BWW Feature: At Home With The 'ims - Tim Cahill & Jim Harder
What do you call a family of musically inclined people living in an elegant house and singing every day? No, not the Von Trapps - this family is The 'ims.
Married couple Tim and Jim have cut their suit to fit their cloth - when their personal life landed them with a cute nickname the savvy artists and businessmen considered the branding possibilities open to them and ran with it. Everyone knows a male couple with a cute nickname - remember The Brads? How about The Two Toms? Everyone knows Steve Squared. Once Jim and Time became The 'ims, their brand was created, and now everyone in New York cabaret knows the three of them: Tim Cahill, out front singing and clowning, Jim Harder, behind the piano playing and joking, and The 'ims, the duo destined to make audiences laugh and listen and go home happy.
I caught up with Tim Cahill, one-half of The 'ims, during the shelter in place order to find out what how they're faring in isolation, where they get their art, and which one cooks and which one cuts hair.
This interview was conducted digitally and is reproduced in its' entirety.
Name: The im's - Tim Cahill & Jim Harder
First Cabaret Show (Title, Year, Club): "It's About Tim(e)," 2018, Don't Tell Mama & Pangea
Most Recent Cabaret Show: 2018 Debut Show
Website or Social Media Handles: Website: https://www.tim-cahill.net/; Instagram: the.ims; Facebook: the.ims.cabaret
Tim Cahill! Tell all of our readers about The im's, which is one of the cleverest things I ever heard of, and what the Im's artistic mission statement is.
Hi Ste! Thanks so much for having us! Giving credit where due, a friend, another Tim, came up with this nickname for Jim and me, and it stuck. Honestly, we love walking into a cabaret room and hearing, "The im's are here!" Since we're relative newbies in the cabaret world, we have loved discovering and getting to know the wide variety of artists in this community -- such a friendly bunch. As for our mission, we like to combine our classical music backgrounds -- add a dash of the zany -- with the Great American Songbook.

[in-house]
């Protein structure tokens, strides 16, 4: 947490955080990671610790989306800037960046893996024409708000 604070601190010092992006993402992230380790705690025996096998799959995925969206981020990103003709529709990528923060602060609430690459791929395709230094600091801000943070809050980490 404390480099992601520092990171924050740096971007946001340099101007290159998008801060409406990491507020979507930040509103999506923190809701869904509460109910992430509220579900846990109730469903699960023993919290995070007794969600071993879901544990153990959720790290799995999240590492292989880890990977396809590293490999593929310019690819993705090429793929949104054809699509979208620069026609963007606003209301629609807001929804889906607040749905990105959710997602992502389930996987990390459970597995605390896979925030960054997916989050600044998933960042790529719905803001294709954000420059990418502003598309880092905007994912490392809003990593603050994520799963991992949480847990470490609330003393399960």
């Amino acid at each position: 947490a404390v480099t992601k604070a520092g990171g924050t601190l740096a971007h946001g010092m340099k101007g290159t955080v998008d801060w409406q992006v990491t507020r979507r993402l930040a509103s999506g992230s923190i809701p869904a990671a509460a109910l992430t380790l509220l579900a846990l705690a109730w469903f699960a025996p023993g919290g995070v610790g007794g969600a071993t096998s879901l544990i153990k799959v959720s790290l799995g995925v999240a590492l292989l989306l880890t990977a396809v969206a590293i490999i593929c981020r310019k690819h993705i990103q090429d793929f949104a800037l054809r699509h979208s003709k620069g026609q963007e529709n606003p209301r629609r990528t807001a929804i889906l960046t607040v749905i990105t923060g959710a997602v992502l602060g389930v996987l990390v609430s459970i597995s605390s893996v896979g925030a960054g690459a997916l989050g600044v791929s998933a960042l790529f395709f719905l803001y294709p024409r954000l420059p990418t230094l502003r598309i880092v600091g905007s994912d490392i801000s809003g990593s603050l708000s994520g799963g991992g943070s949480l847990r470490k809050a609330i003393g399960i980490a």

How are you and Jim doing during the shelter in place order?
Quite harmoniously, pun intended! We are finding new ways to share 600 square feet, for example rearranging the living room furniture to create an exercise space. Jim tends to hole up with a book (his latest was Homer's "Odyssey," in preparation for Joyce...of course), and I binge series. My latest was, "Little Fires Everywhere," loved it! We divide chores; he cooks (plant-based, lately), I clean. And I have now added barber to my special skills list. We are discovering classic movies and watching old favorites through the Criterion collection.
You gentlemen have quite an art collection - how did that hobby begin?
We do live with many beautiful things, and at this point the only empty space is the ceiling! Actually, Jim is the acquisitive one, I trend toward Marie Kondo, that is if you disregard my photo collection of famous women -- Anna Magnani and Patricia Routledge (Hyacinth Bucket) among my most cherished. Jim was lucky to have several artist friends who bequeathed work to him; additionally we like collecting from Creativity Explored, a terrific organization, which supports artists with developmental disabilities.
You cut your teeth as an opera singer - how does a big-voiced bari-tenor end up singing in intimate club venues? And is it fair to say you are a bari-tenor or have I missed the mark?